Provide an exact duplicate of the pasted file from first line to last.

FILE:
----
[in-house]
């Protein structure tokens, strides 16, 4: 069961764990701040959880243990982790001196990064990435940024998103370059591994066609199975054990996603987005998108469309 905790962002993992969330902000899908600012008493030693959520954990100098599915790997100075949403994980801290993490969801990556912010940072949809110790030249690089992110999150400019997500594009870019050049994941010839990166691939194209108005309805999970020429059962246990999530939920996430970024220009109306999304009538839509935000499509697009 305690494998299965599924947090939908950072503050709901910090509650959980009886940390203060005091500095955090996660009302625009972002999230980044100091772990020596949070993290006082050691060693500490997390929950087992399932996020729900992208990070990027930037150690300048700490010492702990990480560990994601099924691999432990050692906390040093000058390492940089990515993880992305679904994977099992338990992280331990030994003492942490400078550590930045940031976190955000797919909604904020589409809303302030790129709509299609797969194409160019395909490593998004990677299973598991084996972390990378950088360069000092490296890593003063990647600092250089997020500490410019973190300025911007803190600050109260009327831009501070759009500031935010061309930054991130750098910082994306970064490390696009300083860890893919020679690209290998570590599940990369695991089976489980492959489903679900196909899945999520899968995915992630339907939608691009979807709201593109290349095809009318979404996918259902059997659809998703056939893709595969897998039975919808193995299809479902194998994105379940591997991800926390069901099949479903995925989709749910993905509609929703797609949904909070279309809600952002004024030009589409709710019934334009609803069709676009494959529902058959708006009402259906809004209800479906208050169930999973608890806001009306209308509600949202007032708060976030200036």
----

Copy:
[in-house]
């Protein structure tokens, strides 16, 4: 069961764990701040959880243990982790001196990064990435940024998103370059591994066609199975054990996603987005998108469309 905790962002993992969330902000899908600012008493030693959520954990100098599915790997100075949403994980801290993490969801990556912010940072949809110790030249690089992110999150400019997500594009870019050049994941010839990166691939194209108005309805999970020429059962246990999530939920996430970024220009109306999304009538839509935000499509697009 305690494998299965599924947090939908950072503050709901910090509650959980009886940390203060005091500095955090996660009302625009972002999230980044100091772990020596949070993290006082050691060693500490997390929950087992399932996020729900992208990070990027930037150690300048700490010492702990990480560990994601099924691999432990050692906390040093000058390492940089990515993880992305679904994977099992338990992280331990030994003492942490400078550590930045940031976190955000797919909604904020589409809303302030790129709509299609797969194409160019395909490593998004990677299973598991084996972390990378950088360069000092490296890593003063990647600092250089997020500490410019973190300025911007803190600050109260009327831009501070759009500031935010061309930054991130750098910082994306970064490390696009300083860890893919020679690209290998570590599940990369695991089976489980492959489903679900196909899945999520899968995915992630339907939608691009979807709201593109290349095809009318979404996918259902059997659809998703056939893709595969897998039975919808193995299809479902194998994105379940591997991800926390069901099949479903995925989709749910993905509609929703797609949904909070279309809600952002004024030009589409709710019934334009609803069709676009494959529902058959708006009402259906809004209800479906208050169930999973608890806001009306209308509600949202007032708060976030200036």